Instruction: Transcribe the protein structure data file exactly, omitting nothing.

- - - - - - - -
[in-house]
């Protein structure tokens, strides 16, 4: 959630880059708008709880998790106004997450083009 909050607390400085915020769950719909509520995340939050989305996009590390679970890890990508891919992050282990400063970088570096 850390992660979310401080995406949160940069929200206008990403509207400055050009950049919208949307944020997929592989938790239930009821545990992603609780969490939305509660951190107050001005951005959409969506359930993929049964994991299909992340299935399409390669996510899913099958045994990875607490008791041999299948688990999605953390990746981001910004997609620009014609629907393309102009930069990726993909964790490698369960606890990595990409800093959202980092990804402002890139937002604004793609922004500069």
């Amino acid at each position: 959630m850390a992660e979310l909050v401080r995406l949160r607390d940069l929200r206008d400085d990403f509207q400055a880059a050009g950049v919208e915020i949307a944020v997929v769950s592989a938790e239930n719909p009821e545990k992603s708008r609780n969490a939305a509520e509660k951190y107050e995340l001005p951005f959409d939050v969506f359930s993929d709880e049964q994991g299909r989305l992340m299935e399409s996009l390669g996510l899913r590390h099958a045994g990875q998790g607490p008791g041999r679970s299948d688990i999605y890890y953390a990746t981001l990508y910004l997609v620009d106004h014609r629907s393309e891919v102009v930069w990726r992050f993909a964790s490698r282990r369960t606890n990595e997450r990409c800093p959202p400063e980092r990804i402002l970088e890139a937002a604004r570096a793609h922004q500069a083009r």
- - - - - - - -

[in-house]
């Protein structure tokens, strides 16, 4: 959630880059708008709880998790106004997450083009 909050607390400085915020769950719909509520995340939050989305996009590390679970890890990508891919992050282990400063970088570096 850390992660979310401080995406949160940069929200206008990403509207400055050009950049919208949307944020997929592989938790239930009821545990992603609780969490939305509660951190107050001005951005959409969506359930993929049964994991299909992340299935399409390669996510899913099958045994990875607490008791041999299948688990999605953390990746981001910004997609620009014609629907393309102009930069990726993909964790490698369960606890990595990409800093959202980092990804402002890139937002604004793609922004500069």
């Amino acid at each position: 959630m850390a992660e979310l909050v401080r995406l949160r607390d940069l929200r206008d400085d990403f509207q400055a880059a050009g950049v919208e915020i949307a944020v997929v769950s592989a938790e239930n719909p009821e545990k992603s708008r609780n969490a939305a509520e509660k951190y107050e995340l001005p951005f959409d939050v969506f359930s993929d709880e049964q994991g299909r989305l992340m299935e399409s996009l390669g996510l899913r590390h099958a045994g990875q998790g607490p008791g041999r679970s299948d688990i999605y890890y953390a990746t981001l990508y910004l997609v620009d106004h014609r629907s393309e891919v102009v930069w990726r992050f993909a964790s490698r282990r369960t606890n990595e997450r990409c800093p959202p400063e980092r990804i402002l970088e890139a937002a604004r570096a793609h922004q500069a083009r």